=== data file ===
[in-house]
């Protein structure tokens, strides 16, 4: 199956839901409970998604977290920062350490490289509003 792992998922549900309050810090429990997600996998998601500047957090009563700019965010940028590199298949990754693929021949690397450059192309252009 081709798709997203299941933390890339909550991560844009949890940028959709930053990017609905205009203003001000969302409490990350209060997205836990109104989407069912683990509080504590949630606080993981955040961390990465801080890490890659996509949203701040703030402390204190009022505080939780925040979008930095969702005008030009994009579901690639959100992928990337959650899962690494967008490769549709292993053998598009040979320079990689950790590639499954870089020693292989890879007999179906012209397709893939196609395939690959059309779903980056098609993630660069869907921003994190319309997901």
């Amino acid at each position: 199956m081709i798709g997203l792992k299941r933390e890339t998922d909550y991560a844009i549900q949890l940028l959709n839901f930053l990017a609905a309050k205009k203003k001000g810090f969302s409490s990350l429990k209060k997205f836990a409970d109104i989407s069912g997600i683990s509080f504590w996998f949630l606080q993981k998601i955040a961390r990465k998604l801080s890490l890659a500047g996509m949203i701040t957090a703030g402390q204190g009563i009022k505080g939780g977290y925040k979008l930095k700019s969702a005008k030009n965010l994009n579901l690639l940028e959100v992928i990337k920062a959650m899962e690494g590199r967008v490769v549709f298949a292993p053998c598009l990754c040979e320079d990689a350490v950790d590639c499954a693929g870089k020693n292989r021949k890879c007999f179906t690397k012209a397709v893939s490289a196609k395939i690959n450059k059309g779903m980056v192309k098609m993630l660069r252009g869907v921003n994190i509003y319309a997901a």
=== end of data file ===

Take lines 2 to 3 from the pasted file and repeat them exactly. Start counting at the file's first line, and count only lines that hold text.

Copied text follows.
């Protein structure tokens, strides 16, 4: 199956839901409970998604977290920062350490490289509003 792992998922549900309050810090429990997600996998998601500047957090009563700019965010940028590199298949990754693929021949690397450059192309252009 081709798709997203299941933390890339909550991560844009949890940028959709930053990017609905205009203003001000969302409490990350209060997205836990109104989407069912683990509080504590949630606080993981955040961390990465801080890490890659996509949203701040703030402390204190009022505080939780925040979008930095969702005008030009994009579901690639959100992928990337959650899962690494967008490769549709292993053998598009040979320079990689950790590639499954870089020693292989890879007999179906012209397709893939196609395939690959059309779903980056098609993630660069869907921003994190319309997901």
């Amino acid at each position: 199956m081709i798709g997203l792992k299941r933390e890339t998922d909550y991560a844009i549900q949890l940028l959709n839901f930053l990017a609905a309050k205009k203003k001000g810090f969302s409490s990350l429990k209060k997205f836990a409970d109104i989407s069912g997600i683990s509080f504590w996998f949630l606080q993981k998601i955040a961390r990465k998604l801080s890490l890659a500047g996509m949203i701040t957090a703030g402390q204190g009563i009022k505080g939780g977290y925040k979008l930095k700019s969702a005008k030009n965010l994009n579901l690639l940028e959100v992928i990337k920062a959650m899962e690494g590199r967008v490769v549709f298949a292993p053998c598009l990754c040979e320079d990689a350490v950790d590639c499954a693929g870089k020693n292989r021949k890879c007999f179906t690397k012209a397709v893939s490289a196609k395939i690959n450059k059309g779903m980056v192309k098609m993630l660069r252009g869907v921003n994190i509003y319309a997901a």